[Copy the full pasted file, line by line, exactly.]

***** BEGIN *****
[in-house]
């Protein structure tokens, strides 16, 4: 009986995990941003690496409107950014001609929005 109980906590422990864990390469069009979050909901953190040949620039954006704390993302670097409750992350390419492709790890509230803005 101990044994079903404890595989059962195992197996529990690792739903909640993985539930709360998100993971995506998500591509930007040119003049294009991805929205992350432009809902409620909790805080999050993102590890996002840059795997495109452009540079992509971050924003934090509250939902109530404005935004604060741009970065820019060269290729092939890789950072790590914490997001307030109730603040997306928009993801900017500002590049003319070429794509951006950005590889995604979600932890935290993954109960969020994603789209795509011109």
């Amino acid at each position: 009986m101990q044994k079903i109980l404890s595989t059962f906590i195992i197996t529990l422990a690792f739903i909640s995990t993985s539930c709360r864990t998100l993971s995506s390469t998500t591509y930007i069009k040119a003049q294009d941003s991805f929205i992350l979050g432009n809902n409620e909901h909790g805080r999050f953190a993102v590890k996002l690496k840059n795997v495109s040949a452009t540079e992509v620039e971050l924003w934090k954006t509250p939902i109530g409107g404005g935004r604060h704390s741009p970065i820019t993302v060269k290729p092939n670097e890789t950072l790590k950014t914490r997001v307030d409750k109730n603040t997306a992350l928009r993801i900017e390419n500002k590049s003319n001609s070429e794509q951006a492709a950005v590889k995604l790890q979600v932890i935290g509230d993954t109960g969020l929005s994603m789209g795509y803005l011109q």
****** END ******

[in-house]
């Protein structure tokens, strides 16, 4: 009986995990941003690496409107950014001609929005 109980906590422990864990390469069009979050909901953190040949620039954006704390993302670097409750992350390419492709790890509230803005 101990044994079903404890595989059962195992197996529990690792739903909640993985539930709360998100993971995506998500591509930007040119003049294009991805929205992350432009809902409620909790805080999050993102590890996002840059795997495109452009540079992509971050924003934090509250939902109530404005935004604060741009970065820019060269290729092939890789950072790590914490997001307030109730603040997306928009993801900017500002590049003319070429794509951006950005590889995604979600932890935290993954109960969020994603789209795509011109």
């Amino acid at each position: 009986m101990q044994k079903i109980l404890s595989t059962f906590i195992i197996t529990l422990a690792f739903i909640s995990t993985s539930c709360r864990t998100l993971s995506s390469t998500t591509y930007i069009k040119a003049q294009d941003s991805f929205i992350l979050g432009n809902n409620e909901h909790g805080r999050f953190a993102v590890k996002l690496k840059n795997v495109s040949a452009t540079e992509v620039e971050l924003w934090k954006t509250p939902i109530g409107g404005g935004r604060h704390s741009p970065i820019t993302v060269k290729p092939n670097e890789t950072l790590k950014t914490r997001v307030d409750k109730n603040t997306a992350l928009r993801i900017e390419n500002k590049s003319n001609s070429e794509q951006a492709a950005v590889k995604l790890q979600v932890i935290g509230d993954t109960g969020l929005s994603m789209g795509y803005l011109q």